When semiconductor device 1 is compared with the semiconductor device according to the second comparative example based on the above observations, first gate pad 1119 and second gate pad 1129 are disposed at the center of a power line in the semiconductor device according to the second comparative example, constituting obstacles to the conduction of current.

In the observation of the flow of a principal current in an entire circuit in the semiconductor device according to the second comparative example, since first gate pad 1119 is disposed at the center of the width of the power line, the principal current flowing with a full width of wiring pattern 1151 from left in the diagram is split to avoid first gate pad 1119 (see FIG. 6B). The split principal currents join near the center of the semiconductor device according to the second comparative example. However, since second gate pad 1129 is disposed at the center of the width of the power line, the current splits again and flows rightward in the diagram.

In contrast, semiconductor device 1, first gate pad 119 and second gate pad 129 are disposed at the side edge of the power line and thus hardly constitute any obstacle to the conduction of current.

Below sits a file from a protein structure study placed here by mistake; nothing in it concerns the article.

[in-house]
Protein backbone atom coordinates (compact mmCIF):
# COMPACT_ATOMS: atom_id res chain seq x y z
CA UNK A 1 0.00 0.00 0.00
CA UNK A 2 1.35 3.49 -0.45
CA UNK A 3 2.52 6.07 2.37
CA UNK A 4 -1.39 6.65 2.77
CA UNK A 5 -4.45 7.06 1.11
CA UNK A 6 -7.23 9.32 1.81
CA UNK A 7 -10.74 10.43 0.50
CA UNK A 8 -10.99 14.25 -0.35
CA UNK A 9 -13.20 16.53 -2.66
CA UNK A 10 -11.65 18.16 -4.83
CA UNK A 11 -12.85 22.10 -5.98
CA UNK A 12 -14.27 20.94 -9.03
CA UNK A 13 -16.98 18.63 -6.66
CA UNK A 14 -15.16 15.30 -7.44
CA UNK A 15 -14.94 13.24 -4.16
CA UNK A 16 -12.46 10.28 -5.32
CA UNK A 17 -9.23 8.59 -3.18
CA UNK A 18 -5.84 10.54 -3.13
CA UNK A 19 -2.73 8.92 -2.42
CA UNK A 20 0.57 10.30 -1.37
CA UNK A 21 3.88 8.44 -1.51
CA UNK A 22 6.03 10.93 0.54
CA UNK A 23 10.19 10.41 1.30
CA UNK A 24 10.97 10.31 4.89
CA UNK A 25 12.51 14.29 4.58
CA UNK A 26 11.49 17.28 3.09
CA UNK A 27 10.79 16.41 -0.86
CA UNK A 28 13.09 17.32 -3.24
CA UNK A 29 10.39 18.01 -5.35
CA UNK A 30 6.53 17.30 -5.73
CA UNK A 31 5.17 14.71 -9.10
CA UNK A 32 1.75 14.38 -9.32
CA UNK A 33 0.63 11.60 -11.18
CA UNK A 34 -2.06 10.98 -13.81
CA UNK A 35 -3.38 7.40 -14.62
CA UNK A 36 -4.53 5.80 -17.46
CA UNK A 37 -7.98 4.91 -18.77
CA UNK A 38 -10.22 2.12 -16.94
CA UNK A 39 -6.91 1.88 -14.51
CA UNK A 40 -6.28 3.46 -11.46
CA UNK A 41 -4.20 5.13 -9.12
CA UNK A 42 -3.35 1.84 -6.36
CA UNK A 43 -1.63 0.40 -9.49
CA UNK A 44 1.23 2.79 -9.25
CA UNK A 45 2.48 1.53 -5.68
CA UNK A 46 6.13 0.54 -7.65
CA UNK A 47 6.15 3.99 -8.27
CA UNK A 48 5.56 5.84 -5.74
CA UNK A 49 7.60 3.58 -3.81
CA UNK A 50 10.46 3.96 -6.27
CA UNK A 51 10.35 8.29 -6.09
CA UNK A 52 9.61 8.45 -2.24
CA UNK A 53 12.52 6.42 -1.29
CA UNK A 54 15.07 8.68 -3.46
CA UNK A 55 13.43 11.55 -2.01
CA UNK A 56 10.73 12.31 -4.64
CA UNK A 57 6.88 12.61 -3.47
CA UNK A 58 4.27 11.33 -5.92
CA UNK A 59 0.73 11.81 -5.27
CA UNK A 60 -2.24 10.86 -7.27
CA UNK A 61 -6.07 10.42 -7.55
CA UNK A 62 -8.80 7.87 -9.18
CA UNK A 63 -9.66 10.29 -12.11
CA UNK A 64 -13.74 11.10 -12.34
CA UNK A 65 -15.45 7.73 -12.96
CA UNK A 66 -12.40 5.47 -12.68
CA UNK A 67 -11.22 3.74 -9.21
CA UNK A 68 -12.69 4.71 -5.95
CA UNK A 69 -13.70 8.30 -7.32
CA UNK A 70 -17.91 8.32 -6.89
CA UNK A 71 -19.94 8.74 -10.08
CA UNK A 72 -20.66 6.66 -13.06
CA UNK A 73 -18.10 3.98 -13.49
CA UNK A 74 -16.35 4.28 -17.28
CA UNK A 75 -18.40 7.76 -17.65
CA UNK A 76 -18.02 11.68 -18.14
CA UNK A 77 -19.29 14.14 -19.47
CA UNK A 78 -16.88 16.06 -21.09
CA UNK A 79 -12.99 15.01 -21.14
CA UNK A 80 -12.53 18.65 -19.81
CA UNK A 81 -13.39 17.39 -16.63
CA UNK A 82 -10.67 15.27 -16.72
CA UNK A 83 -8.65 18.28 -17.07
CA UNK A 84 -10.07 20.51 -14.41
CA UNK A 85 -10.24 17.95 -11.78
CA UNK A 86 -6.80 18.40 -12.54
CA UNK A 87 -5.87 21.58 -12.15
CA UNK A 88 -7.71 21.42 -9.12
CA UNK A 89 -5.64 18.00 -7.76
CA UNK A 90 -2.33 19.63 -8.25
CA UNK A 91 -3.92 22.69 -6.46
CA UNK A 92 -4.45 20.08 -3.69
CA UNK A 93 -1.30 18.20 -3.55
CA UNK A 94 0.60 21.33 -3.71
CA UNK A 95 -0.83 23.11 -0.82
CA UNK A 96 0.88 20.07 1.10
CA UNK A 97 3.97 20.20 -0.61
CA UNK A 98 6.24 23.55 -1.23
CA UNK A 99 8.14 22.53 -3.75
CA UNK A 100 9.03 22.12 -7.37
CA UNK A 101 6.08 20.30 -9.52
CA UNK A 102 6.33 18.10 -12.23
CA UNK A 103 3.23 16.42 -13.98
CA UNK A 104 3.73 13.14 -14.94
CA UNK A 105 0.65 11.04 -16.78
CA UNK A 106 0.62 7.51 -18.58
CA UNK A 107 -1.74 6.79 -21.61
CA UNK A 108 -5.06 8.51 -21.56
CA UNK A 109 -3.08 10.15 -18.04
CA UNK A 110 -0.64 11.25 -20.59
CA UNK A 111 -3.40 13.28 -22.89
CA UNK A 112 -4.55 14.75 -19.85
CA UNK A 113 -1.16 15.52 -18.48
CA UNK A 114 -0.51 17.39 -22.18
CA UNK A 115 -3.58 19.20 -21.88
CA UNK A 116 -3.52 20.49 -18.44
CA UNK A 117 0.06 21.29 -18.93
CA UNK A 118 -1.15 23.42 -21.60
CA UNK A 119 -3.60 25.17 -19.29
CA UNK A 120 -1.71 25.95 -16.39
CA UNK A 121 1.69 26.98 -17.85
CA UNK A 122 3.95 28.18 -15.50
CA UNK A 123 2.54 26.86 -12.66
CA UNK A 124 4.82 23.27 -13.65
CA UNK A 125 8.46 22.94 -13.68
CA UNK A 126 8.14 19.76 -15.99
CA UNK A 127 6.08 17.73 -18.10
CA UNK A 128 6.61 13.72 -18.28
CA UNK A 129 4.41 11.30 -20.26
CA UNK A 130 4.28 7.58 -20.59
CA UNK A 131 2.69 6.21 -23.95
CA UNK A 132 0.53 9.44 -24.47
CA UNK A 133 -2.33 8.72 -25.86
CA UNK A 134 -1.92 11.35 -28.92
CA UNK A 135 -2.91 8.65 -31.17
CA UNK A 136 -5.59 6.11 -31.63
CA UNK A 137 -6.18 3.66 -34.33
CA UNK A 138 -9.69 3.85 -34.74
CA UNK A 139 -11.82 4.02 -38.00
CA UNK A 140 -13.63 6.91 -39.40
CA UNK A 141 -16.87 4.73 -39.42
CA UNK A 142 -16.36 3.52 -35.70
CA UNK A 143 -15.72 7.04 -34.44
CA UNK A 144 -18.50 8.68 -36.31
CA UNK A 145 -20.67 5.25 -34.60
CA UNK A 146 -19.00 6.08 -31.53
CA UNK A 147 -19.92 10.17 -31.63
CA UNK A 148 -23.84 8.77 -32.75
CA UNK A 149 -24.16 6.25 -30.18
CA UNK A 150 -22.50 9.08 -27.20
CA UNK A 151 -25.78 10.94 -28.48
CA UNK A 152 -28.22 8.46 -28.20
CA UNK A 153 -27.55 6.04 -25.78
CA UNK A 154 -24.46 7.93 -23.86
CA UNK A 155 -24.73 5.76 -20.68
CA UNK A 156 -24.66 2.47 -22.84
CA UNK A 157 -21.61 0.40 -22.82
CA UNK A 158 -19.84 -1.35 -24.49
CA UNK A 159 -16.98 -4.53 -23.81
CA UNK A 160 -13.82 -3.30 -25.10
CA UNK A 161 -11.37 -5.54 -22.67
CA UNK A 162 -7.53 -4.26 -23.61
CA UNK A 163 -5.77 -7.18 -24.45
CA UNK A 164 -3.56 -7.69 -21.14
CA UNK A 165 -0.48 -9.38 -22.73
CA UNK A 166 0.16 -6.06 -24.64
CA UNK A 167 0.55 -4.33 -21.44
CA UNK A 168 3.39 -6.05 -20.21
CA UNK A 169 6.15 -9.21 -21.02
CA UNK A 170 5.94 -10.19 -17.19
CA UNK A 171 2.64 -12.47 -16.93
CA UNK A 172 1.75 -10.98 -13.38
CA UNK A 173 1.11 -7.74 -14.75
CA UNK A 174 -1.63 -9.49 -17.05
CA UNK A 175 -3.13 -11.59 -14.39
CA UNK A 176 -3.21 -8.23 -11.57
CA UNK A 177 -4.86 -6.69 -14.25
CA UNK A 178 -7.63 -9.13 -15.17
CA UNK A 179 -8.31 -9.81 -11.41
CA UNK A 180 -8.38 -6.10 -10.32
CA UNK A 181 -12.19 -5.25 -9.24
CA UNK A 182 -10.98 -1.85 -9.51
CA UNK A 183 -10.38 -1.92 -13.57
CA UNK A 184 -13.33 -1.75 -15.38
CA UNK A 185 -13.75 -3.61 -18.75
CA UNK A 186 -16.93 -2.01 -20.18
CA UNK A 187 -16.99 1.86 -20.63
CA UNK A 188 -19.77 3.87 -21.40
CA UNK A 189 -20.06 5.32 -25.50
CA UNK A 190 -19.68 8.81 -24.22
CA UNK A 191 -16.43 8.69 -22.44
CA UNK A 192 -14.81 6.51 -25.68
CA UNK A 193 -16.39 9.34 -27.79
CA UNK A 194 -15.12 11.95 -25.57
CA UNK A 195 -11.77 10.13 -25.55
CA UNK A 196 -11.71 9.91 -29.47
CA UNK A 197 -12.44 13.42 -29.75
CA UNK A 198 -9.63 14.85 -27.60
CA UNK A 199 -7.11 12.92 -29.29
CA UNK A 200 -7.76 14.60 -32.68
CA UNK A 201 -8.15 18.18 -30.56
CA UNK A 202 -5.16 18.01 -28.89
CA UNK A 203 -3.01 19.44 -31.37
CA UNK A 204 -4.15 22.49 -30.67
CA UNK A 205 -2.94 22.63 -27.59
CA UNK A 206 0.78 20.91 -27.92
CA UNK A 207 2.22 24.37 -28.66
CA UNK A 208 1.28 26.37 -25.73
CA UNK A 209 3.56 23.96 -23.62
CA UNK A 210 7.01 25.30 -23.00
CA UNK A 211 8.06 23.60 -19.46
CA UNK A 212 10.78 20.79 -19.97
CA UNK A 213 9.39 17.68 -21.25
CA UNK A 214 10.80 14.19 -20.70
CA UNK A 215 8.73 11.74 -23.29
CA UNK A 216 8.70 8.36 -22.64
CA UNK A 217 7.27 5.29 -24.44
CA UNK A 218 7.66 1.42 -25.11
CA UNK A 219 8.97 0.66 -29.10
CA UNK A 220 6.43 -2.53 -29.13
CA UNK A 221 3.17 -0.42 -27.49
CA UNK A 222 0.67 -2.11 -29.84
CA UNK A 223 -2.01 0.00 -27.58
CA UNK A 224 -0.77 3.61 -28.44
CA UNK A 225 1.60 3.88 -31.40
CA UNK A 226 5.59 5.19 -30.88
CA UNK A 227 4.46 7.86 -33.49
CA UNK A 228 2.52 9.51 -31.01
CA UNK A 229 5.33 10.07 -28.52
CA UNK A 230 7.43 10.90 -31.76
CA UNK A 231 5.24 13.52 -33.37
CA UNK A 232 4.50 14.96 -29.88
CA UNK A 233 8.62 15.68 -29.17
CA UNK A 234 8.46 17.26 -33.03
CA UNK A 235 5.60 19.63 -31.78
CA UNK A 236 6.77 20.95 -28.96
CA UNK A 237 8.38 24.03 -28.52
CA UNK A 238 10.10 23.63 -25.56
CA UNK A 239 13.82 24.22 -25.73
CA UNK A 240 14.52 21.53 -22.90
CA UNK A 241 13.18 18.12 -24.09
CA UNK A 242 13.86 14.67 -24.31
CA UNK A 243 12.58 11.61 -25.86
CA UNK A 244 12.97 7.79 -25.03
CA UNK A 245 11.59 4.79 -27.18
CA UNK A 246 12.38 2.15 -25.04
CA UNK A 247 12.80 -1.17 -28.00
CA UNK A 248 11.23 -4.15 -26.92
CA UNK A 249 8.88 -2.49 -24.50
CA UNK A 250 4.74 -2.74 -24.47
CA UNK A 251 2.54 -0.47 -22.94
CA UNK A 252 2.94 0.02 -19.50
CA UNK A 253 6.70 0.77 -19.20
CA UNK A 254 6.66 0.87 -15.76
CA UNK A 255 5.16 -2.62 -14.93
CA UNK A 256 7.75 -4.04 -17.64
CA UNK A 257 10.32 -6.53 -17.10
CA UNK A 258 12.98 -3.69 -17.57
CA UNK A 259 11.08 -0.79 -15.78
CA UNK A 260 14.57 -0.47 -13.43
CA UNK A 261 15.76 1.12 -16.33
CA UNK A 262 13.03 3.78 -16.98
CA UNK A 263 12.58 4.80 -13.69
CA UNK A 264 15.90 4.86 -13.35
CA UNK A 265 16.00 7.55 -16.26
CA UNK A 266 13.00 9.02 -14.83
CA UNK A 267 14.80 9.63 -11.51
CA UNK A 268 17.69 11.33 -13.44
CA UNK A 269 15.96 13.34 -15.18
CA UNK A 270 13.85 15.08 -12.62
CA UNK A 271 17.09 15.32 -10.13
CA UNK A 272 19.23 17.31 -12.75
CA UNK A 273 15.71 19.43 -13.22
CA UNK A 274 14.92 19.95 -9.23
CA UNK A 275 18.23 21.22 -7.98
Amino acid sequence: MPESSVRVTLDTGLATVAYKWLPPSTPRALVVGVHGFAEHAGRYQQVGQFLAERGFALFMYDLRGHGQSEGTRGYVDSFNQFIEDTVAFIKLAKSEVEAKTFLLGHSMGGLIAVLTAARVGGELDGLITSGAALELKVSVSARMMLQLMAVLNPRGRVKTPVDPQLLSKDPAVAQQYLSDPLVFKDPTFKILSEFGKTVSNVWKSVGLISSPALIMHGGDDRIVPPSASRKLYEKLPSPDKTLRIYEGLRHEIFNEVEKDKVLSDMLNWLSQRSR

In the observation of the flow of a principal current in an entire circuit in semiconductor device 1, since first gate pad 119 and second gate pad 129 are disposed at the side edge of the power line, the principal current flowing with a full width of wiring pattern 51 from left in the diagram does not split because of the disposition of first gate pad 119 and second gate pad 129 (see FIG. 6A). The principal current thus flows from left to right in the diagram while roughly maintaining the flow without any obstacles except a limitation imposed on the widths of the shorter sides of semiconductor device 1.